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House Energy Bill Takes a Step Forward on Global Warming, Energy Security

August 7, 2007

On August 4, the House of Representatives passed a wide-ranging energy bill that marks a significant step forward toward reducing global warming and improving U.S. energy security. Passed by a vote of 241 to 172, the New Direction for Energy Independence, National Security, and Consumer Protection Act sets new efficiency standards for appliances, lighting and buildings and offers incentives for the production of cellulosic ethanol and for the installation of E-85 ethanol gas pumps. The bill also provides tax breaks for the production and purchase of plug-in hybrid vehicles.

Most significantly, the House approved an amendment establishing a renewable electricity standard (RES) that requires electric utilities nationwide to obtain at least 15 percent of their power from a combination of energy efficiency and renewable sources like wind, solar and geothermal energy by 2020. While the original RES amendment set a target of 20 percent by 2020, the 15 percent RES included in the House energy bill will significantly curb global warming pollution while sending a clear message to electricity providers that renewable energy is vital to building a clean, sustainable and secure energy future.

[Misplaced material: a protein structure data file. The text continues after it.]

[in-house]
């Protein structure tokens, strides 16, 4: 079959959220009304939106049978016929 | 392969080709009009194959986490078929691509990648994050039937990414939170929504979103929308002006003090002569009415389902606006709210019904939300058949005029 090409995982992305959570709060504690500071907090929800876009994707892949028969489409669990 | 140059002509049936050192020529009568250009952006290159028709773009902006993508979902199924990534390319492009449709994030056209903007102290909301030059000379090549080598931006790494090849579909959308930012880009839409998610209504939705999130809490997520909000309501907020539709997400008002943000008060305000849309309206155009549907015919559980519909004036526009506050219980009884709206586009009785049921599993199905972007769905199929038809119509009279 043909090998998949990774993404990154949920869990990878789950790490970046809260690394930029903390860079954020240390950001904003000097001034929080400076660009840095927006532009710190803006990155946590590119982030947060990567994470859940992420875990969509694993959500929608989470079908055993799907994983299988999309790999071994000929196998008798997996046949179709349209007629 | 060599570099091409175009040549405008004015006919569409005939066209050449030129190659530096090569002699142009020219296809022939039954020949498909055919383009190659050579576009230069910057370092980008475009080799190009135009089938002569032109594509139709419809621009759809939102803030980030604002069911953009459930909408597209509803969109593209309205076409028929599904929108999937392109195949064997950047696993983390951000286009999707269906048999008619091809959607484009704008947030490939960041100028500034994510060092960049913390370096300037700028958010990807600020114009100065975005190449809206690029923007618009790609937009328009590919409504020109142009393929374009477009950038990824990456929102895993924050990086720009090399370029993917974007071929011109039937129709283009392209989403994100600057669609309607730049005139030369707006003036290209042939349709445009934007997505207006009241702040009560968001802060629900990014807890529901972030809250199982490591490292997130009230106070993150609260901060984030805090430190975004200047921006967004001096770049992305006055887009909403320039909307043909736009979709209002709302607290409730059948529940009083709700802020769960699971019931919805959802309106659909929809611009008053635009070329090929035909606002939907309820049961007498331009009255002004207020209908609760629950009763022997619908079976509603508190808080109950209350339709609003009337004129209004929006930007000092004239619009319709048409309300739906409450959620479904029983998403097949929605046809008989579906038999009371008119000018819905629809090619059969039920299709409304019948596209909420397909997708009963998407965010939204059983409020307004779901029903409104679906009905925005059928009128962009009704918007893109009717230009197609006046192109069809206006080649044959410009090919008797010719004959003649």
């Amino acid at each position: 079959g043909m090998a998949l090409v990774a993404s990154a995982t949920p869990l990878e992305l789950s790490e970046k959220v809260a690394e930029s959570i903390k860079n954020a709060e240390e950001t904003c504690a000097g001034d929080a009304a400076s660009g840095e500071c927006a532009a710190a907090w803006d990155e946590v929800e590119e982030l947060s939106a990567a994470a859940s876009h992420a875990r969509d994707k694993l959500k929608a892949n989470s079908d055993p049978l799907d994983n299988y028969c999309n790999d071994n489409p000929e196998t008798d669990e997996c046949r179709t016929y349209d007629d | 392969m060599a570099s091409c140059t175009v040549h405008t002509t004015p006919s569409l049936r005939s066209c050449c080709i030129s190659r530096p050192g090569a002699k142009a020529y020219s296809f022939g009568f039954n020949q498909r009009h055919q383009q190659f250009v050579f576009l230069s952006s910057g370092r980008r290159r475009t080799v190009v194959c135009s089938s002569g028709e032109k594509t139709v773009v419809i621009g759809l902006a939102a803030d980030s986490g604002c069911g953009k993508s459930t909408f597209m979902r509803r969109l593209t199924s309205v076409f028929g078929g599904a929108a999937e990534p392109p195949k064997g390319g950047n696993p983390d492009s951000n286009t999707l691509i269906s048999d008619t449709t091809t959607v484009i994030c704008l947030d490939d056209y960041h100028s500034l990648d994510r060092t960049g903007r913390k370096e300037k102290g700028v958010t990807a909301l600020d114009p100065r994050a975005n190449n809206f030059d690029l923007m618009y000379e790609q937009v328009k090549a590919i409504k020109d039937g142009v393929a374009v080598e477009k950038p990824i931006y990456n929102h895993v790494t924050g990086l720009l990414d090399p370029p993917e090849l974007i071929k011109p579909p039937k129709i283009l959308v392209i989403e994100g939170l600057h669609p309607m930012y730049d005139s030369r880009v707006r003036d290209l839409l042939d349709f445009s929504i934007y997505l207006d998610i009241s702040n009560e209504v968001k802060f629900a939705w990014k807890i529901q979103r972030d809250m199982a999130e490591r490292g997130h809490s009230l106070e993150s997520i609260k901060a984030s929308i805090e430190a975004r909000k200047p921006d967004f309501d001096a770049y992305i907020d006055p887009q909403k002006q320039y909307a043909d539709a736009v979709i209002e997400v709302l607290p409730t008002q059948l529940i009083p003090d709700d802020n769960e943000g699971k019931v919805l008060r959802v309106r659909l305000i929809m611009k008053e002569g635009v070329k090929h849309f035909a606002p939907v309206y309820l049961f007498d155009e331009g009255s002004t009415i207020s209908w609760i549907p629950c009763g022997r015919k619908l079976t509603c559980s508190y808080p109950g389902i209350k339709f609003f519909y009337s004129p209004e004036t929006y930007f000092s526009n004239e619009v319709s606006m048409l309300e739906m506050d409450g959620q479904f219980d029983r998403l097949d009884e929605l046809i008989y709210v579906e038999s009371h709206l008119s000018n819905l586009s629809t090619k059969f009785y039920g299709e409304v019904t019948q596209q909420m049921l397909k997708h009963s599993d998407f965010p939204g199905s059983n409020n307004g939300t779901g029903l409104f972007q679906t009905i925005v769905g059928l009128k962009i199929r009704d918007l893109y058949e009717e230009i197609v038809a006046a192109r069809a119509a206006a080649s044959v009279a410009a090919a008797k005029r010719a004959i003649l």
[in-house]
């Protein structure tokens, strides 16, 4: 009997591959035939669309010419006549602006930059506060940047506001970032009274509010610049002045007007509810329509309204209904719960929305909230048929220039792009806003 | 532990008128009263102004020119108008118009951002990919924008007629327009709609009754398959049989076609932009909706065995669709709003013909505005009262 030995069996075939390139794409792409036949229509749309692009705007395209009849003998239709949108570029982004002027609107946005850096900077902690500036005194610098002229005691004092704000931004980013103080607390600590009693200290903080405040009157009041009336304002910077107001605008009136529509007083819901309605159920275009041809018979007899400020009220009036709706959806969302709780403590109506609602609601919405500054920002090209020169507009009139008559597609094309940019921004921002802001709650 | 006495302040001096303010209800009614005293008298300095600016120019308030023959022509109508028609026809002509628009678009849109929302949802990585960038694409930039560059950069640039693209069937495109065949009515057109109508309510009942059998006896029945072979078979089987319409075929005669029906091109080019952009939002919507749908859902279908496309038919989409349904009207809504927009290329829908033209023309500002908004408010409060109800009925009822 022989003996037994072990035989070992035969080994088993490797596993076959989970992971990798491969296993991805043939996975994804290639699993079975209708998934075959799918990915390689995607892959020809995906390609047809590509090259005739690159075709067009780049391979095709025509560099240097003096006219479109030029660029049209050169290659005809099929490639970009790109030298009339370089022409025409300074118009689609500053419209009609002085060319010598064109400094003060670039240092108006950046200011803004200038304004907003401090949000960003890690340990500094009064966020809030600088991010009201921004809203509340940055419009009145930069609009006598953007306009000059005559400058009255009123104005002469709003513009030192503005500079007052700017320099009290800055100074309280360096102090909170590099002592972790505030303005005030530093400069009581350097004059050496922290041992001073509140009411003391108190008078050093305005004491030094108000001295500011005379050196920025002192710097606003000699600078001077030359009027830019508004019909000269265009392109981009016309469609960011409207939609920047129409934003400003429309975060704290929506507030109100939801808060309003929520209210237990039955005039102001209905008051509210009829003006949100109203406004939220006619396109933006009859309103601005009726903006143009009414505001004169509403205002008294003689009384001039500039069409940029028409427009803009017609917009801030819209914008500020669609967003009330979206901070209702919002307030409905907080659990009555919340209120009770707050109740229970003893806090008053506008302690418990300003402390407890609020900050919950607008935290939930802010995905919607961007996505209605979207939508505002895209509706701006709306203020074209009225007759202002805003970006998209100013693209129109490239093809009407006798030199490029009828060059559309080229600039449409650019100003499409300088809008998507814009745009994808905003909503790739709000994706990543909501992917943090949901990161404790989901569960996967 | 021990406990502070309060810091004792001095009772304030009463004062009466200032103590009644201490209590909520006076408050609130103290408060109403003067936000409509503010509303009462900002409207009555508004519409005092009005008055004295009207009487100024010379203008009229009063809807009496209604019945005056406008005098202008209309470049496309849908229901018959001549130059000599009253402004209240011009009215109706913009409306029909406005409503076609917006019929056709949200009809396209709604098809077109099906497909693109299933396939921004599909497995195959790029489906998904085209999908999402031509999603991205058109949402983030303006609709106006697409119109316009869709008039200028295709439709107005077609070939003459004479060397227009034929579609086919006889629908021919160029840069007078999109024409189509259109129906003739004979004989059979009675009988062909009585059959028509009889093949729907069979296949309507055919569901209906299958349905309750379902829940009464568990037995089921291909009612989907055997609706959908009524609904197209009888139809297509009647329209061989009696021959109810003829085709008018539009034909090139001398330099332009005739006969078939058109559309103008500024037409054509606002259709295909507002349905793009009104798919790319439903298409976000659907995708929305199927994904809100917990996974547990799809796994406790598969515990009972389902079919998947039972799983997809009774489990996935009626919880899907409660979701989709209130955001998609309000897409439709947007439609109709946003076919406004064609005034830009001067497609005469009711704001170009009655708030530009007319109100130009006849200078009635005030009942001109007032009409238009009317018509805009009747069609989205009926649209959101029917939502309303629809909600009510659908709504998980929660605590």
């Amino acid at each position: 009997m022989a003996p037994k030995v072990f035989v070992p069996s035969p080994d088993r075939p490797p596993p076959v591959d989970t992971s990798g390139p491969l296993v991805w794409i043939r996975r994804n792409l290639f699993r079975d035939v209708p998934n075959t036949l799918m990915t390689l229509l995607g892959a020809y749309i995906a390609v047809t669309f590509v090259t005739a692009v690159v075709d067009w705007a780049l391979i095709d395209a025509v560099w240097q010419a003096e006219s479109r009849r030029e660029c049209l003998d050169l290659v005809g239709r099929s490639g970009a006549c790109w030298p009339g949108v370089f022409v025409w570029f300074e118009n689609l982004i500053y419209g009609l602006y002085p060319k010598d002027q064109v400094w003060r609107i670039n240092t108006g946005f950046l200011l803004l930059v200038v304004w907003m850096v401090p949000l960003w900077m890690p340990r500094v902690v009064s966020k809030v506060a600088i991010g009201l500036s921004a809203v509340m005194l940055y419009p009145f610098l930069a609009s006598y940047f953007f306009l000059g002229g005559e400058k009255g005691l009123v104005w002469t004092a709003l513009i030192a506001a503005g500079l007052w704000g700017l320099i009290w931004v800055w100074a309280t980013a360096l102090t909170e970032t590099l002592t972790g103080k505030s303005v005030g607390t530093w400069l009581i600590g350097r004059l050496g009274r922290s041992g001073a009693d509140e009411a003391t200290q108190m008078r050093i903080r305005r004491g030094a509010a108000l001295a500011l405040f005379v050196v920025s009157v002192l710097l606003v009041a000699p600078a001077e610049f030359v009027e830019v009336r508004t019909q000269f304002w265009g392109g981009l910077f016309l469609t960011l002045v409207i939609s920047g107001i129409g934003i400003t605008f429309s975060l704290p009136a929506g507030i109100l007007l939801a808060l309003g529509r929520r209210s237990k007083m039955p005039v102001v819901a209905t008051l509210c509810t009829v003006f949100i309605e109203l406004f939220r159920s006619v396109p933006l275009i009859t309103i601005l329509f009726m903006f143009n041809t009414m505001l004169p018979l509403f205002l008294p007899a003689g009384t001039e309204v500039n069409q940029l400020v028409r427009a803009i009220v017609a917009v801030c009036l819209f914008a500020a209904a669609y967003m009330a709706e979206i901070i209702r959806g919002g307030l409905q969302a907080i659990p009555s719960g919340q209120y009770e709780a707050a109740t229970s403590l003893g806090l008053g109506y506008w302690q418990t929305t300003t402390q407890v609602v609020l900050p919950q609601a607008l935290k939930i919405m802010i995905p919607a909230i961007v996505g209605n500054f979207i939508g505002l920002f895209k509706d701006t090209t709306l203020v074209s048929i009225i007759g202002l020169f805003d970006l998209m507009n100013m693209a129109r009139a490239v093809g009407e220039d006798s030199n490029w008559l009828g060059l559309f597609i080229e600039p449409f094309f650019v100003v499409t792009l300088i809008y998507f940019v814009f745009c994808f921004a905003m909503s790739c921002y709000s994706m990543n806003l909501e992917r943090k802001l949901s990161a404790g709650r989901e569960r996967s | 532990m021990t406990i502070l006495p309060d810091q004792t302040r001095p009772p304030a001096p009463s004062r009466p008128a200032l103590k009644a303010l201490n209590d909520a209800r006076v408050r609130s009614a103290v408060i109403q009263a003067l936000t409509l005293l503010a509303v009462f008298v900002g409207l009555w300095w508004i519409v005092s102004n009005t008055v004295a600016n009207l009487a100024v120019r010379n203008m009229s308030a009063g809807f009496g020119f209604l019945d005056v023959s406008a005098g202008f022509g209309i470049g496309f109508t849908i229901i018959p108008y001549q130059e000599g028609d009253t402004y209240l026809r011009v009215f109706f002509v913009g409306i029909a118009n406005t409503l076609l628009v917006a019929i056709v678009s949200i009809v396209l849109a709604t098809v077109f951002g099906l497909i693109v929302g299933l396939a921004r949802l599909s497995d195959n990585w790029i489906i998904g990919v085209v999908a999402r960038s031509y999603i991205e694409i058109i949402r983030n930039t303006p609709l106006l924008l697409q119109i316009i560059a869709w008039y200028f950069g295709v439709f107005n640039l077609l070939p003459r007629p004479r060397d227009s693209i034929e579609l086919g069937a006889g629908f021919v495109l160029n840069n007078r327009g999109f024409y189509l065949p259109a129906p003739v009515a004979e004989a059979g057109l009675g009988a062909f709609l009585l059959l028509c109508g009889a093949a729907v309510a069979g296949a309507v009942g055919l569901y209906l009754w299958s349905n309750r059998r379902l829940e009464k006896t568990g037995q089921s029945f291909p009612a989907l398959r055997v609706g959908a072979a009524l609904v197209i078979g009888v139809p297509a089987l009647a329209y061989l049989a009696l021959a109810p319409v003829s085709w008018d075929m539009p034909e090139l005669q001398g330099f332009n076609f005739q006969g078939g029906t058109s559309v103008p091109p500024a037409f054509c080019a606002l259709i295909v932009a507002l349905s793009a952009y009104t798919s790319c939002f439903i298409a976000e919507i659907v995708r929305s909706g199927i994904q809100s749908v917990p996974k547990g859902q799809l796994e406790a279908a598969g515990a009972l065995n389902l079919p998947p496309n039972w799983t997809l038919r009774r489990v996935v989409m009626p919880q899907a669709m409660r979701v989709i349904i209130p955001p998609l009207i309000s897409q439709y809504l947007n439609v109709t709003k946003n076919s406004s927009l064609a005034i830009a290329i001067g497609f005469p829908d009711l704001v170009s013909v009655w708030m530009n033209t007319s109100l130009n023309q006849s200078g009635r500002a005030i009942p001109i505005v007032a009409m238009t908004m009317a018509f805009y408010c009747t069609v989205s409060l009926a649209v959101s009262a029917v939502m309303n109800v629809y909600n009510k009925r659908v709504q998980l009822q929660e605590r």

In addition to the energy bill, the House also passed a companion tax package that repeals $16 billion in tax breaks given to oil and gas companies. Much of the money will be used to fund programs aimed at expanding renewable energy, improving energy efficiency and boosting biofuels production.

Disappointingly, the energy bill approved by House lawmakers did not include a provision to raise the fuel economy of America’s automobiles. In June, the Senate-passed energy bill included a measure that would increase the corporate average fuel economy (CAFE) for cars and light trucks to 35 miles per gallon (mpg) by 2020. According to a UCS analysis, a 35 mpg standard would reduce global warming pollution by more than 200 million metric tons per year in 2020, while creating nearly 200,000 new jobs. 

While the House-passed energy legislation lacks a provision on fuel economy, the energy package passed by the Senate last June is without an RES requirement. The two bills will be reconciled in a conference committee this fall. To achieve truly meaningful reductions in greenhouse gas emissions and move the U.S. toward a clean energy future, both of these critical provisions must be included in the final bill to be agreed upon by House and Senate negotiators.

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